Braced for a bumpy ride

There’s no clear sign of a looming global recession, but no catalyst for fears to subside yet either. We’re braced for a few more months of volatility.

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17 August 2022

Financial markets came under yet more downward pressure in June. Equities felt some relief from relentless selling pressure as investors began to scale back their expectations for interest-rate increases into 2023. But rallies were short-lived and US stocks recorded their worst first-half drop in more than 50 years by month-end. Government bond markets also sold off until it became clear that investors had shifted from worrying primarily about inflation to worrying primarily about the risk of a global slowdown, driving demand for the safety offered by government debt.

Energy prices are the big risk

Our base case is still that core inflation (i.e. with volatile food and energy prices removed) will fade back to normal levels by the second half of next year and that there will be no global recession in the next six to 12 months. This is important for financial market prospects. But the risk of a world-wide recession is nevertheless significant – we put it at roughly 30%. We believe the chance of a recession in the UK and certain countries in Europe is higher (above 50%).

Much of the jeopardy stems from the war in Ukraine and the potential for another jump in energy prices that stifles growth. The price of oil has fallen back toward $100 following its earlier spike to $130, but gas prices are rising once again in Europe after Russia cut back supplies to several countries. If Russia shuts off the flow of energy to Europe entirely, it would cause massive economic pain to both sides. In Germany, for example, such a move would leave its GDP 5% lower than it would otherwise have been, if its government’s economists are correct. Considering that the long-term trend for German growth is 1.25% a year, that would be a very punchy hit to one of the world’s largest economies.

There’s also a risk of central banks overdoing their interest rate increases in an attempt to tamp down inflation. Higher borrowing costs could push households and businesses over the brink, leading them to go bust or slash spending. Less demand for goods and services leads to lay-offs, which of course snowballs into even less demand and tumbles down the hill to recession.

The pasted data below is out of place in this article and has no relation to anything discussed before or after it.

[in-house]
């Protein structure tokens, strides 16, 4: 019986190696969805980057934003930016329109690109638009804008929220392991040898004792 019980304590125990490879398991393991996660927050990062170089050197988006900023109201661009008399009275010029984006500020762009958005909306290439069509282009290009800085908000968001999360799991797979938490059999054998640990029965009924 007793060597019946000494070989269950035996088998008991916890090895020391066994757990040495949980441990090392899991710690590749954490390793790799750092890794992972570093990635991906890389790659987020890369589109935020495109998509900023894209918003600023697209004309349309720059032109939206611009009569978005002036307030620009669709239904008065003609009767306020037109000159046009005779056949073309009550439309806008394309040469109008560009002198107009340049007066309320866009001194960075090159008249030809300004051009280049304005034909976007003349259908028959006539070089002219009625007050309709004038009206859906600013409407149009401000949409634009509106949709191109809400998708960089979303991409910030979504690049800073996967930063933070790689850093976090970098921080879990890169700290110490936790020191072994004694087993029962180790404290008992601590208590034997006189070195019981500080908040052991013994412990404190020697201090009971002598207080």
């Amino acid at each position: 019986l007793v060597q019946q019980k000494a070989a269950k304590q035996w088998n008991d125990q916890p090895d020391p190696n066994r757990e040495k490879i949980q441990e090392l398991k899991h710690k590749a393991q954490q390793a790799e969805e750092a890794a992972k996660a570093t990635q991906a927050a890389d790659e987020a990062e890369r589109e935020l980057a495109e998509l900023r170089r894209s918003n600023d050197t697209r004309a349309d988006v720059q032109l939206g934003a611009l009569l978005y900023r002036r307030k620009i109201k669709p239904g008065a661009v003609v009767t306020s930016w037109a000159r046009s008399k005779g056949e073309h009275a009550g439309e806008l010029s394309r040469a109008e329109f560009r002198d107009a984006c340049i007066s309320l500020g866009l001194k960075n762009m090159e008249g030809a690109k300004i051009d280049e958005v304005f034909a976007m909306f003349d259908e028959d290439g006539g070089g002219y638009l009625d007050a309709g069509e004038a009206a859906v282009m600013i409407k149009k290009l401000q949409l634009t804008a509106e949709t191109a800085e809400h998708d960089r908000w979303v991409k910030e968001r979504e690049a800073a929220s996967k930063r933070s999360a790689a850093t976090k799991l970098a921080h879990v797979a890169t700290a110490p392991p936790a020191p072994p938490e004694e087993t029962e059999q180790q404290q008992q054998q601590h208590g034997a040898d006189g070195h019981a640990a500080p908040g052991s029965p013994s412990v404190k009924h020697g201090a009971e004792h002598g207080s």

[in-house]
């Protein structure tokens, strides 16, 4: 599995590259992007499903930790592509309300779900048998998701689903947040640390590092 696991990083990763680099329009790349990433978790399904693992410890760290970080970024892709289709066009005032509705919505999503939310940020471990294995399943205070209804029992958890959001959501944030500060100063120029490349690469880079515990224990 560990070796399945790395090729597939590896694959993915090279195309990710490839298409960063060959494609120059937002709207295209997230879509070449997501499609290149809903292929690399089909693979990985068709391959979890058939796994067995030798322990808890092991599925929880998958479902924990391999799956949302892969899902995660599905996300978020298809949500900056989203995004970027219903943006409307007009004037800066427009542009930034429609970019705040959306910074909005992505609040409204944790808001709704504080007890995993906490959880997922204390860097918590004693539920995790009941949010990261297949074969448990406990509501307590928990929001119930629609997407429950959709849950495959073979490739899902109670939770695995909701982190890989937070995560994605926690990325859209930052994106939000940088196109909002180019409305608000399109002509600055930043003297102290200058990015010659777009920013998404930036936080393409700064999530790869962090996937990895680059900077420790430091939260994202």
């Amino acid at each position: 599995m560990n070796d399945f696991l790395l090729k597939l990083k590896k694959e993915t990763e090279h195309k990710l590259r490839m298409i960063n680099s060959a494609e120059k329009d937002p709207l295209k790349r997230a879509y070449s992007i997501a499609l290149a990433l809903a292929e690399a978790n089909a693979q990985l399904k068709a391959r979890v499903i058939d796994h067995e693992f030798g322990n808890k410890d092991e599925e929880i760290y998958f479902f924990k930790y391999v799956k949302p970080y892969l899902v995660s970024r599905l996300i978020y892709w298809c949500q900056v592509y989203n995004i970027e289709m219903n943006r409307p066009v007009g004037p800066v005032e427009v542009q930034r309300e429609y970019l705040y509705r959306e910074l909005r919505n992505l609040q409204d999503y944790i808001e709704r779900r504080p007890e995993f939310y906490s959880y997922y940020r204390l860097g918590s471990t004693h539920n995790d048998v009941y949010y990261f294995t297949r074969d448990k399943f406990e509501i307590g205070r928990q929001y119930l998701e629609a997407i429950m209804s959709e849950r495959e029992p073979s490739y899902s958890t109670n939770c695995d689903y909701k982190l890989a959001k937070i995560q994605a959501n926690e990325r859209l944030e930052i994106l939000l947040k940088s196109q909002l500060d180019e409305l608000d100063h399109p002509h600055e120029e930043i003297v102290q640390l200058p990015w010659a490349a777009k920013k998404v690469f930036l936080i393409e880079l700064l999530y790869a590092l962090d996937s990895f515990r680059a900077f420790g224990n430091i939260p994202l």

But the jobs market is holding up

But, while news has been pretty miserable for most of the past six months, it’s important to note there are still reasons to be optimistic. Crucially, the jobs market is holding up well. Hiring continues at a strong pace: in the US, an average of 400,000 jobs are being created each month and hiring intentions remain elevated. This dynamic makes it very difficult for a recession to begin. The outlook for new employment is much weaker in the UK and in parts of Europe, where the economic data are already particularly weak and – as outlined above – we believe the risk of a recession is much greater. The UK, of course, faces some unique challenges, with the slump in the value of the pound accelerating amid the political crisis engulfing Prime Minister Boris Johnson’s government.

Right around the world, consumer confidence surveys are at or near record lows. But people in many countries are still spending at levels that belie what pollsters are reporting about confidence. And household savings in developed countries are much higher than might be expected. We estimate that savings in excess of the historic norm total an incredible 13.5% of GDP in the US and a still substantial 5.5% across developed countries as a whole. In the US, there’s evidence to suggest that these savings are more equitably distributed than might be expected. Bank of America data show that households with total income of less than $50,000 a year have nearly twice as much money in their accounts today than they did this time three years ago, for example.

Could there be a silver lining in market falls?

It’s far from easy to predict the future from these contradictory clues. Investors have priced in a very high chance of recession – much higher than we currently recognise outside of Europe. The US S&P 500 index has already fallen by almost the total amount it falls in an ‘average’ recession (i.e. one that’s characterised by typical economic ups and downs rather than one that’s amplified by a financial crisis). Stocks have priced in so much bad news that it may not take much better news to trigger a sizeable rally.

That said, there are clearly plenty of reasons to be cautious and no immediate catalyst to ease investor fears. We may still be a couple of months away from any meaningful easing in volatility. Because an imminent global recession appears unlikely, we continue to believe it’s best to stay invested in stocks for now. But we’re defensively positioned given the broadening risks, with a skew towards those companies, like utilities, healthcare and consumer staples, which tend to be less affected by tougher economic circumstances.

 

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